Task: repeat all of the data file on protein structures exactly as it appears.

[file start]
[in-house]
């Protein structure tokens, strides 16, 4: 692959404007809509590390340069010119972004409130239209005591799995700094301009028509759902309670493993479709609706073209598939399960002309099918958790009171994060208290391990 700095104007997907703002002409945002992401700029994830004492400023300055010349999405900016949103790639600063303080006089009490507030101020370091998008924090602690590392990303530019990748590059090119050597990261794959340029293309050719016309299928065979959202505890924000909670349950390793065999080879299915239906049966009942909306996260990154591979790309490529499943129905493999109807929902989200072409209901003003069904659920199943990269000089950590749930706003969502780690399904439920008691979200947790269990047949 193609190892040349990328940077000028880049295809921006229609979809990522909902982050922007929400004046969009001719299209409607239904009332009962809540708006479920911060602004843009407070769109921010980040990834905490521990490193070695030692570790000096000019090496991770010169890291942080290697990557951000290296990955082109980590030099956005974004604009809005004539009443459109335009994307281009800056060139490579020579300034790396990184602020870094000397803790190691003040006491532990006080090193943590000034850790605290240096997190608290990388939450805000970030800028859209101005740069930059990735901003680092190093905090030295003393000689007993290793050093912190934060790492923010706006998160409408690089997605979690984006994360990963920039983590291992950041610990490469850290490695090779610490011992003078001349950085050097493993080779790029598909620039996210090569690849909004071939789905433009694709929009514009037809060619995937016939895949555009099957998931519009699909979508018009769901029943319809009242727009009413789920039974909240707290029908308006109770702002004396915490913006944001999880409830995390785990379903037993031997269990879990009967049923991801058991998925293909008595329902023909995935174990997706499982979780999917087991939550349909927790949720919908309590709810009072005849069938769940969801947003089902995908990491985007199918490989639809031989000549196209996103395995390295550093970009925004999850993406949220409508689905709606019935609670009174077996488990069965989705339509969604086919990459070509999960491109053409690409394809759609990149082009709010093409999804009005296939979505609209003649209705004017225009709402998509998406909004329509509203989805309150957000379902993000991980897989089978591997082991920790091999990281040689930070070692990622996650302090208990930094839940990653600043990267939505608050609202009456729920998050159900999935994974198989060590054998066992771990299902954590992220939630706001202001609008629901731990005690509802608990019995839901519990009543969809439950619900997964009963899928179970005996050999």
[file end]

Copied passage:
[in-house]
């Protein structure tokens, strides 16, 4: 692959404007809509590390340069010119972004409130239209005591799995700094301009028509759902309670493993479709609706073209598939399960002309099918958790009171994060208290391990 700095104007997907703002002409945002992401700029994830004492400023300055010349999405900016949103790639600063303080006089009490507030101020370091998008924090602690590392990303530019990748590059090119050597990261794959340029293309050719016309299928065979959202505890924000909670349950390793065999080879299915239906049966009942909306996260990154591979790309490529499943129905493999109807929902989200072409209901003003069904659920199943990269000089950590749930706003969502780690399904439920008691979200947790269990047949 193609190892040349990328940077000028880049295809921006229609979809990522909902982050922007929400004046969009001719299209409607239904009332009962809540708006479920911060602004843009407070769109921010980040990834905490521990490193070695030692570790000096000019090496991770010169890291942080290697990557951000290296990955082109980590030099956005974004604009809005004539009443459109335009994307281009800056060139490579020579300034790396990184602020870094000397803790190691003040006491532990006080090193943590000034850790605290240096997190608290990388939450805000970030800028859209101005740069930059990735901003680092190093905090030295003393000689007993290793050093912190934060790492923010706006998160409408690089997605979690984006994360990963920039983590291992950041610990490469850290490695090779610490011992003078001349950085050097493993080779790029598909620039996210090569690849909004071939789905433009694709929009514009037809060619995937016939895949555009099957998931519009699909979508018009769901029943319809009242727009009413789920039974909240707290029908308006109770702002004396915490913006944001999880409830995390785990379903037993031997269990879990009967049923991801058991998925293909008595329902023909995935174990997706499982979780999917087991939550349909927790949720919908309590709810009072005849069938769940969801947003089902995908990491985007199918490989639809031989000549196209996103395995390295550093970009925004999850993406949220409508689905709606019935609670009174077996488990069965989705339509969604086919990459070509999960491109053409690409394809759609990149082009709010093409999804009005296939979505609209003649209705004017225009709402998509998406909004329509509203989805309150957000379902993000991980897989089978591997082991920790091999990281040689930070070692990622996650302090208990930094839940990653600043990267939505608050609202009456729920998050159900999935994974198989060590054998066992771990299902954590992220939630706001202001609008629901731990005690509802608990019995839901519990009543969809439950619900997964009963899928179970005996050999």